Leucurrhoeae is a parasite that can cause symptoms including fever, cough and a rash.
If it is found in women who have been exposed to the parasite, they can become infected and have a harder time breathing.
In addition, if the parasite is not detected in women, it can be passed to their children.
In a study published in The Lancet Infectious Diseases last year, researchers in Sweden, Finland and Germany discovered that some women who were infected with leucora had a higher risk of contracting the disease in later life.
But, researchers said, they didn’t know how high the risk of infection was in women with low-risk immunity.
In the new study, published online in the journal JAMA Internal Medicine, researchers examined data from the European Union (EU) and the Netherlands on more than 1.5 million women in both groups who had been diagnosed with leukorrhea in previous years.
Their analysis revealed that women with high levels of leucorrhea had a four-fold increased risk of developing lung cancer.
For women who developed leucoro-associated pneumonia, the risk was 10.3 times higher.
The study also found that women who had higher levels of infection in the last six months had a 10-fold higher risk.
Women who had high levels in the first three months of their pregnancy were also at a higher level of risk of lung cancer in later years.
This means that the increased risk for lung cancer might be even greater in women whose leucoral infections were detected in the early stages of pregnancy, and in women for whom the parasite had already infected them.
The researchers said that the study was not a comprehensive examination of lung-cancer risk among women, but it suggests that more work is needed to understand the relationship between infection and lung cancer risk.
It also points to the importance of women’s health care providers, which they said are still struggling to understand and recognize the connection between the parasite and lung cancers.
“The study is the first step in understanding the link between the lung-carcinoma risk and the leucoric acid (LEA) exposure of women who are exposed to leucoranpha,” said study lead author Kristian R. Andersson, a PhD student at the University of Helsinki.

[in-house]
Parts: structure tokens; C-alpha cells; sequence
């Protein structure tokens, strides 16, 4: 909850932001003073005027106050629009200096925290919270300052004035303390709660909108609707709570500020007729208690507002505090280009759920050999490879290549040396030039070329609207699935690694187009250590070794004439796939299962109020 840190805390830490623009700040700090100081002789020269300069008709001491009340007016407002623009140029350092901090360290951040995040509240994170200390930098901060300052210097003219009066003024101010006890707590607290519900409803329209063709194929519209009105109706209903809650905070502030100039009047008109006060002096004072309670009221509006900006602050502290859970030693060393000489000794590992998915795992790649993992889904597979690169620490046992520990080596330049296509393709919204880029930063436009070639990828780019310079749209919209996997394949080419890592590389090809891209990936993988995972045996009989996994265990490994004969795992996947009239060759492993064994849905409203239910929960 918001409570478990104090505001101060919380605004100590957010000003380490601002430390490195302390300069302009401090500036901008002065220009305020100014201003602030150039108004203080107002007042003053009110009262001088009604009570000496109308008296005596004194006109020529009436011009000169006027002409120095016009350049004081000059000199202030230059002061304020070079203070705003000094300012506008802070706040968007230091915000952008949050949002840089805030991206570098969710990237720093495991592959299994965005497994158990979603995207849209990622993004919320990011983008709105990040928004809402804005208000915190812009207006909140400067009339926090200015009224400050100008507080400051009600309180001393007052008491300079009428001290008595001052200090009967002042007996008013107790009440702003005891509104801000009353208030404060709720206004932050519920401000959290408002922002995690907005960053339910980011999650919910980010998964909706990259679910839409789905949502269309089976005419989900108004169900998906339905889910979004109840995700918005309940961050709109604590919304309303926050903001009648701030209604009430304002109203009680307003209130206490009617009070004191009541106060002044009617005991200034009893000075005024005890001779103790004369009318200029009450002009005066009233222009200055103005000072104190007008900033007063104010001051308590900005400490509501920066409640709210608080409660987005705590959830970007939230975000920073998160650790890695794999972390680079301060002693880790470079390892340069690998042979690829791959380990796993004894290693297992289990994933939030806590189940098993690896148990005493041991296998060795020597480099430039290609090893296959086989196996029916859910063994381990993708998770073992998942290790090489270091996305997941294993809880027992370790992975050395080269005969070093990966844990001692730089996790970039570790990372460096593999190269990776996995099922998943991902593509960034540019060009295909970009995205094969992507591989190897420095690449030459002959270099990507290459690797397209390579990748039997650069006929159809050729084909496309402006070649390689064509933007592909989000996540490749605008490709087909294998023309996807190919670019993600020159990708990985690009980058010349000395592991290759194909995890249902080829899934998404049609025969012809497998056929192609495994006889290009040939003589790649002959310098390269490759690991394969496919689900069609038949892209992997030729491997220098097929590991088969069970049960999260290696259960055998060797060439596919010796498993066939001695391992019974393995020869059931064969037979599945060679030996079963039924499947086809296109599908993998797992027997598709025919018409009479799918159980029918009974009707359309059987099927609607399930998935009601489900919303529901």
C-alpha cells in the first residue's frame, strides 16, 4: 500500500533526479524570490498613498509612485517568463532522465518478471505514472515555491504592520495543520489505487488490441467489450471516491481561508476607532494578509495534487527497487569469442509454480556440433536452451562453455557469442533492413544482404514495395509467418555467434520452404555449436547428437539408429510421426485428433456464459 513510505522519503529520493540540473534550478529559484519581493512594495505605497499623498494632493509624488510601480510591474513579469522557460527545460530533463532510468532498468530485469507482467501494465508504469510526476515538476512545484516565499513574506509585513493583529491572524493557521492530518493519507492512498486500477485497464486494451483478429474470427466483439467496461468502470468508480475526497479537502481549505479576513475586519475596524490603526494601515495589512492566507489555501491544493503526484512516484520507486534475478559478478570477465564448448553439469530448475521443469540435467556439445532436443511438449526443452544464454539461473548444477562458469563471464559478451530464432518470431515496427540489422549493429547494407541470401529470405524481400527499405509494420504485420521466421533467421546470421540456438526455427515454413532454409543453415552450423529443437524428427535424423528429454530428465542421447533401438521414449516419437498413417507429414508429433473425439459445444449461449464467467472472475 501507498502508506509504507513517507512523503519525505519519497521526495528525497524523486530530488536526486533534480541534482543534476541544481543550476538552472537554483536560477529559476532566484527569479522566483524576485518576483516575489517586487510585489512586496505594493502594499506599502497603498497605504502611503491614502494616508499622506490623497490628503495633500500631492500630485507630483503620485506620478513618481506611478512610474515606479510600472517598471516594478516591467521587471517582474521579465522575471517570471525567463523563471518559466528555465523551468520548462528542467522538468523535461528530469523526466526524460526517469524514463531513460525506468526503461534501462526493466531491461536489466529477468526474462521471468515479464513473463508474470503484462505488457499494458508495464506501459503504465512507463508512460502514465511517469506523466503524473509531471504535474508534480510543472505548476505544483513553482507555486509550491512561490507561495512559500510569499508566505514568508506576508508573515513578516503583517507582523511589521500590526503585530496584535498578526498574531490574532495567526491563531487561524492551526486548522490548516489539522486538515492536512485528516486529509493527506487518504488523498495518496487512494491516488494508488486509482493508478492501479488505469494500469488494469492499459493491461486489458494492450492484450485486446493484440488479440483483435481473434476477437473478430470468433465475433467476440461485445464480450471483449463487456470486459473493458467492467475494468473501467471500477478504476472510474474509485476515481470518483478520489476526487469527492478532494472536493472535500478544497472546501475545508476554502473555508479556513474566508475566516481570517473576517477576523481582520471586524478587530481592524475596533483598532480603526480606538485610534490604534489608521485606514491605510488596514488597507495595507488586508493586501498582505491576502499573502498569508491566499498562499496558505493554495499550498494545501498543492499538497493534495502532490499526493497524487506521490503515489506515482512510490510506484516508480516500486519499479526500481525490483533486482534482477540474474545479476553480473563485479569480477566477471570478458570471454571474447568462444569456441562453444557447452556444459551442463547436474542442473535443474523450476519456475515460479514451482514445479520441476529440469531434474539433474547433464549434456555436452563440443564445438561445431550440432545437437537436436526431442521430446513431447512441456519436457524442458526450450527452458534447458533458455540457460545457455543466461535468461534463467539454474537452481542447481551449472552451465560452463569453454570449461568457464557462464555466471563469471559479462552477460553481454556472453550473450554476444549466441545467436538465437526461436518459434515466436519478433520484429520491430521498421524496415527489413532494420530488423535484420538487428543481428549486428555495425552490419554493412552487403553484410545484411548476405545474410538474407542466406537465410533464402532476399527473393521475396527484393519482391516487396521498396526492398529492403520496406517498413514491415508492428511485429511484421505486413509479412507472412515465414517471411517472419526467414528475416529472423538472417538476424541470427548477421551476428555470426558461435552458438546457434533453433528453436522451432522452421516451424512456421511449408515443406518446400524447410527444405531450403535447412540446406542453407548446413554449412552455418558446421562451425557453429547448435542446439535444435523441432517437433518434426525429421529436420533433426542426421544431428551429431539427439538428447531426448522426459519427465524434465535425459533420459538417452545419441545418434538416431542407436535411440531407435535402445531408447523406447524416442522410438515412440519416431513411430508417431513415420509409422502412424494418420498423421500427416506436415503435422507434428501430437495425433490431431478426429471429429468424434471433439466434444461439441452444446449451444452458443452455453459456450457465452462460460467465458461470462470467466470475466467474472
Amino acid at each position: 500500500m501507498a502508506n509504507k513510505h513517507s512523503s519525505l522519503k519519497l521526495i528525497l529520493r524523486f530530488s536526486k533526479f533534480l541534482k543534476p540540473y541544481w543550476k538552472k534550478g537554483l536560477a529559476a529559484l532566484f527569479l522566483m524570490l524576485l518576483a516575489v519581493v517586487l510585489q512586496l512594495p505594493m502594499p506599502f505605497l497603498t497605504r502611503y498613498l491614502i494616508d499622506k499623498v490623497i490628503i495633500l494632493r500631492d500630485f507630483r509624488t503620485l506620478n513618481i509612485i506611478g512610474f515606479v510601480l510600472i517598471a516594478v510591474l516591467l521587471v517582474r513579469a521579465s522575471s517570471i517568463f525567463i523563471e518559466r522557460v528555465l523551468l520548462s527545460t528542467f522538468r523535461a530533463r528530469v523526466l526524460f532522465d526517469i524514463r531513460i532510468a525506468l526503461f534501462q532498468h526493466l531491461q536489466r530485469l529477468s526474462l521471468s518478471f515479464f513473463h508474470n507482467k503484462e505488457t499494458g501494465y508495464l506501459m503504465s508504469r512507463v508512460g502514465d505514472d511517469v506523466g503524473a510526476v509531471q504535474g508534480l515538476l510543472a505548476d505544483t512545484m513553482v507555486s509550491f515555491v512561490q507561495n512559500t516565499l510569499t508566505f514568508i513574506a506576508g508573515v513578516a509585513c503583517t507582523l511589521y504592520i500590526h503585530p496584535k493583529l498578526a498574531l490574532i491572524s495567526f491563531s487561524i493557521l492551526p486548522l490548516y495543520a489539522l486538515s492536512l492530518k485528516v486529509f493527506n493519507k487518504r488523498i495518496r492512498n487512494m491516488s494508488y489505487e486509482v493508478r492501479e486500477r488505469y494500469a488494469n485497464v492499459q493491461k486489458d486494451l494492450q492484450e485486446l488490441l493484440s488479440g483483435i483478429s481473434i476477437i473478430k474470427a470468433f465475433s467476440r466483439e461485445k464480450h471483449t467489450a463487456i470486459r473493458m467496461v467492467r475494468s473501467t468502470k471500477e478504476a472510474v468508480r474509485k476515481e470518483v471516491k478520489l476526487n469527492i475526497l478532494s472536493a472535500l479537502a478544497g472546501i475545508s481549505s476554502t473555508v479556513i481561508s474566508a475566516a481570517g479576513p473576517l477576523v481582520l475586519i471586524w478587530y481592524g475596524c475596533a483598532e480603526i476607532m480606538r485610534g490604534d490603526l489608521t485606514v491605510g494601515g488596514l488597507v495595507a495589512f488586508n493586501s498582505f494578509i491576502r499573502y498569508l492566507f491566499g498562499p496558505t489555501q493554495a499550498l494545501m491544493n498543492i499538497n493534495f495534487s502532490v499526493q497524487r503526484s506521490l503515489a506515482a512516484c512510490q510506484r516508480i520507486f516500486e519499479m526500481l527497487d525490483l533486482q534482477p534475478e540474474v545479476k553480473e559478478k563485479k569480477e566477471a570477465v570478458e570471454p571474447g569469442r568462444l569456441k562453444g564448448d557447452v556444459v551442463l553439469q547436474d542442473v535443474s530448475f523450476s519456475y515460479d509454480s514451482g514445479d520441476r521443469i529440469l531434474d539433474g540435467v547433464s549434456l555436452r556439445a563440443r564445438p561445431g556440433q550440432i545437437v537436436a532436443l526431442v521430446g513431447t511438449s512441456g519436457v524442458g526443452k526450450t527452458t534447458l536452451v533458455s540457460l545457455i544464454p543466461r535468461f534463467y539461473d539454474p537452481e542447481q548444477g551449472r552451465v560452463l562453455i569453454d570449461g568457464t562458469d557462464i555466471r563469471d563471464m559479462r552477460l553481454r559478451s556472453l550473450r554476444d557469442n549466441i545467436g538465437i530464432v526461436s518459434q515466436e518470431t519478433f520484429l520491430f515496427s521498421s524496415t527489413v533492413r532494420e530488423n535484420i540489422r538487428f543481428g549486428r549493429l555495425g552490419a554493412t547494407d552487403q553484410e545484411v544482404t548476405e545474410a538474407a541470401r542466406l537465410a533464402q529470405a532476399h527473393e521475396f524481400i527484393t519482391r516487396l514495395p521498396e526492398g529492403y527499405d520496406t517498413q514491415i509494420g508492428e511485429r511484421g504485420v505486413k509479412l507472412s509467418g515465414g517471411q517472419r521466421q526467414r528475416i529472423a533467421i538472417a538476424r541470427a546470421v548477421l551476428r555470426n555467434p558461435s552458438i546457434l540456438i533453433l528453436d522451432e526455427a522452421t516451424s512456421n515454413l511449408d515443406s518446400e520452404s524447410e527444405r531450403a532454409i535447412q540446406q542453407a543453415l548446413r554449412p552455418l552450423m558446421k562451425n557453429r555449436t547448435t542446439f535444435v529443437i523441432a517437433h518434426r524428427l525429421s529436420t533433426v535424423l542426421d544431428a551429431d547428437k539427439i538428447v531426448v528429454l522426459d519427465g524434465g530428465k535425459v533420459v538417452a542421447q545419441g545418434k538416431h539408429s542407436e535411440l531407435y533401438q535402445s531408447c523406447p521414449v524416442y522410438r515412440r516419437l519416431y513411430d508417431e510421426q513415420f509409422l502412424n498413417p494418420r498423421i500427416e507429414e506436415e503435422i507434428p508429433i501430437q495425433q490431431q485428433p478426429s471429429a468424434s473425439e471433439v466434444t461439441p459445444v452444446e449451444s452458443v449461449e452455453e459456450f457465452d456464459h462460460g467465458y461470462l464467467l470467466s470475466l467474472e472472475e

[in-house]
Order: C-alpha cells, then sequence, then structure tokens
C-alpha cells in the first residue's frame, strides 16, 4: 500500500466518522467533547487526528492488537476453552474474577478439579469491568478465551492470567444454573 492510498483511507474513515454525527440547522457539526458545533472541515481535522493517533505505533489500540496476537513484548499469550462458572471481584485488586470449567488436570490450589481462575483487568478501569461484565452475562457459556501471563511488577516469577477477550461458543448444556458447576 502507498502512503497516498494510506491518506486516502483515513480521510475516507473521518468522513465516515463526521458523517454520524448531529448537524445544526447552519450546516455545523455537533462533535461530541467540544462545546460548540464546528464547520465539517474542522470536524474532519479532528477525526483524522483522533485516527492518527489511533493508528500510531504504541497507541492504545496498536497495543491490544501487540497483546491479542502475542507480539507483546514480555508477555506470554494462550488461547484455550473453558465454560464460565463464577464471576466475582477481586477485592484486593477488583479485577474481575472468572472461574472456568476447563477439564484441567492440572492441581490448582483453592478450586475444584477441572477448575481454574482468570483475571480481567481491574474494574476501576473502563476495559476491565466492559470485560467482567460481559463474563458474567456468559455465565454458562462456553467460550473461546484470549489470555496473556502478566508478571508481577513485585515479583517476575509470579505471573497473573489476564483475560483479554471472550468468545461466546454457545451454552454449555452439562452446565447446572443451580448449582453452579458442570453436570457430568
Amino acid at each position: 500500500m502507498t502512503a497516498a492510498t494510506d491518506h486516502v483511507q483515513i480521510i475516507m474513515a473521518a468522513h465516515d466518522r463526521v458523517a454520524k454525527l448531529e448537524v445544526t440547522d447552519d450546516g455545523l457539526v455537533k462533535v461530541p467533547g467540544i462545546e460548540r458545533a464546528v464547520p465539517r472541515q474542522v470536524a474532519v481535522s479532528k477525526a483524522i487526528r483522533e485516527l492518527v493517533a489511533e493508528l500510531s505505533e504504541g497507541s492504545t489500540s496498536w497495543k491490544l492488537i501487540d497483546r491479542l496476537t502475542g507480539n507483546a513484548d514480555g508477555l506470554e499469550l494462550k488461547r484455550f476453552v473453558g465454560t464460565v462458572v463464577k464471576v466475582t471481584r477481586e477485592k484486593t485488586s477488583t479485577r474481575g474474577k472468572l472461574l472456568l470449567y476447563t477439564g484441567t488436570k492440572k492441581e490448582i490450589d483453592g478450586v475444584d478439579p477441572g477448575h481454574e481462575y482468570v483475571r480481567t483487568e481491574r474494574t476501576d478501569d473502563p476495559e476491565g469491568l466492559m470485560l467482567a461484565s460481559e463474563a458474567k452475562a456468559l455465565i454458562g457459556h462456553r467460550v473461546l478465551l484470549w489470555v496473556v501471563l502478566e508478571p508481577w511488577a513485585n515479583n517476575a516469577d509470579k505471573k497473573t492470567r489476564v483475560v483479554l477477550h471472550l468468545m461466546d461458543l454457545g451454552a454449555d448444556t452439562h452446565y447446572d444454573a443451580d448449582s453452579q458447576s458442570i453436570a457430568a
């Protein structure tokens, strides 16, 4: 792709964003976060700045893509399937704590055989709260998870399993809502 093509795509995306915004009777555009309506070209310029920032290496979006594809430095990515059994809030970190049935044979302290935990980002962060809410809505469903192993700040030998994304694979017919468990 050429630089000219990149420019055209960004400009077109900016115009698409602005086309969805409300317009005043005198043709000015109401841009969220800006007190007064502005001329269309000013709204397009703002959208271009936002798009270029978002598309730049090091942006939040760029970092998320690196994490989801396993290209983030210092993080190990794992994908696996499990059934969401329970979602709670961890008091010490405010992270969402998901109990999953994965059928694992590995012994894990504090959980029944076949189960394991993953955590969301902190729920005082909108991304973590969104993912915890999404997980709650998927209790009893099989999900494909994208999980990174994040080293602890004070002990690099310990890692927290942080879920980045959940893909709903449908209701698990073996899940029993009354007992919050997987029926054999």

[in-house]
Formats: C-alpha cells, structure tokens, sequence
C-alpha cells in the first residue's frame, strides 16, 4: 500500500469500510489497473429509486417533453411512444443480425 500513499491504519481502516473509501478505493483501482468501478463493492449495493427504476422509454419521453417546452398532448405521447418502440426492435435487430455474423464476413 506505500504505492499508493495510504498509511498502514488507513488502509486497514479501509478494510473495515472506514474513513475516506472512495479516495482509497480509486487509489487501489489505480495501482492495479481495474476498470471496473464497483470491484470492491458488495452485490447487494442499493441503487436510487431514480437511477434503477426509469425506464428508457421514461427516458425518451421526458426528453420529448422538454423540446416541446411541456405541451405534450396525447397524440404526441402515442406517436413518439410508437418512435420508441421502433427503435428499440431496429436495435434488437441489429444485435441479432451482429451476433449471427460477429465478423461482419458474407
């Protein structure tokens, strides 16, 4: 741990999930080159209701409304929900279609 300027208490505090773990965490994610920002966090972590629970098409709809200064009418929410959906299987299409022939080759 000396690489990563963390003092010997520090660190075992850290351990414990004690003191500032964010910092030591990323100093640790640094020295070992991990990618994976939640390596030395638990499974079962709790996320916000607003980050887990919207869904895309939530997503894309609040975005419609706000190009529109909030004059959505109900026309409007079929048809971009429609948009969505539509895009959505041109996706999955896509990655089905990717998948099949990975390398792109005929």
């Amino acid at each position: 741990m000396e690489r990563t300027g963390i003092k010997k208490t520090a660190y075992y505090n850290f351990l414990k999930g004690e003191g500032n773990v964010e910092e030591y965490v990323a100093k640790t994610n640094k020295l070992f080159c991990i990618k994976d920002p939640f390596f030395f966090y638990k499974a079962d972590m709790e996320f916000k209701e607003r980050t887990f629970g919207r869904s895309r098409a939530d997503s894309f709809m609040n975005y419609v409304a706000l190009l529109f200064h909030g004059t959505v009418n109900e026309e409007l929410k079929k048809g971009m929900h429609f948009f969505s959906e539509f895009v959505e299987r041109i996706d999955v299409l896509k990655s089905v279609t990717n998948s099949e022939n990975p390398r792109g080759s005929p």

“It is important that women are diagnosed early and treated with appropriate preventive measures to avoid becoming a new source of leuoro-related lung cancer.”
Leucoranphoeae and the Leukemia and Lymphoma Society of America Leucoroides are found in a variety of species, including mosquitoes, spiders, ticks, fruit flies, fish, frogs, moths and insects.
While Leucorephylaxis, a parasite often found in the lungs, can cause a variety in symptoms, Leucurephylax is the most common cause of lung tumors, particularly lung tumors of the lungs and other parts of the body.
There are no drugs to treat leucorephy.
The most common type of leukorrhagic disease is leucocytosis, which causes lung tissue to form around tumors.
This is an infection that can develop into lung tumors in humans or animals.
Leucocysts are often found only in the chest cavity, and lung tumors can often be identified by a white fluid or blood clot.
Leukocytoma is typically not life-threatening and is usually treatable with chemotherapy.
But lung cancers in women and children are the most frequent.
A small number of women develop lung tumors that cannot be detected by biopsies or are difficult to treat.
Most lung cancers occur in women during the first year of pregnancy.
The number of cases of leukemic disease in women in the United States increased from a peak of 14.6 million in 1995 to a peak in 2013 of 11.2 million, according to the Centers for Disease Control and Prevention.
Some studies have linked LeucORphoeiasis, or a form of the parasite called leucogastric leukocysts, to breast cancer, as well as to leukemias and some forms of leukemia.
A 2010 study in The New England Journal of Medicine found that leukogastrial leukotrauma is a common form of leukaemia in children and adolescents.
Leukaemia can also be a precursor to other cancers, including some types of cancer of the skin and lung.
For the new research, Andersson and his colleagues used information from the EU’s National Cancer Database and data on lung cancer cases and deaths in women from 2006 to 2016.
The authors compared the data with data from a database of lung cancers collected by the European Centre for Disease Prevention and Control, a research arm of the EU.
They also used information on lung-related deaths and cancer diagnoses from the World Health Organization, which provides information about diseases worldwide.
They used a statistical method called multivariable logistic regression to examine whether the relationship was different among women who